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NASA's Hansen on Live Earth, Gore, and coal

It’s all about coal

More from James Hansen's email: I was invited to go on stage at "Live Earth" at the Meadowlands, between Jon Bon Jovi and Smashing Pumpkins performances. I agreed to this, on the condition that I could bring my grandchildren, Sophie and Connor. I assumed it would be like last year when I appeared with Al Gore before a young audience, with a rather impromptu discussion of global warming. Bad assumption. When I asked "Where's Al?", I was told that I would be going out alone, and didn't I have something to put on the teleprompter? Hmm. Well, with someone standing …

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Bad news for coal, lessons for enviros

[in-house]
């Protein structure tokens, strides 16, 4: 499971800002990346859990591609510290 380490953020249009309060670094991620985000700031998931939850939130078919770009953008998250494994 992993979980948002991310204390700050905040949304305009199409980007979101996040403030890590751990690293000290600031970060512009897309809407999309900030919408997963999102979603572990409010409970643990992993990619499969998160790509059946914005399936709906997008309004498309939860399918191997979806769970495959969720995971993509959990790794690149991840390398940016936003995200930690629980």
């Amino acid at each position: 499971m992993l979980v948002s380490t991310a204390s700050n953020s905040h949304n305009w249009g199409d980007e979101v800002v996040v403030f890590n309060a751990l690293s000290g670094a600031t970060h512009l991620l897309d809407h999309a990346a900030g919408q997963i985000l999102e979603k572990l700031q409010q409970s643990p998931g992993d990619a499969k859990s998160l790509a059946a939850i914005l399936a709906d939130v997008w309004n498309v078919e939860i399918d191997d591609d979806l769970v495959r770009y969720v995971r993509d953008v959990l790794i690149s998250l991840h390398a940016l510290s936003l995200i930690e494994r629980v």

New coal-fired plants are unlikely

This from the Wall Street Journal today: From coast to coast, plans for a new generation of coal-fired power plants are falling by the wayside as states conclude that conventional coal plants are too dirty to build and the cost of cleaner plants is too high. If significant numbers of new coal plants don't get built in the U.S. in coming years, it will put pressure on officials to clear the path for other power sources, including nuclear power, or trim the nation's electricity demand, which is expected to grow 1.8% this year. In a time of rising energy costs, …

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Cost containment for the carbon market: A step toward cap-and-trade

Moderate senators are ready to get on board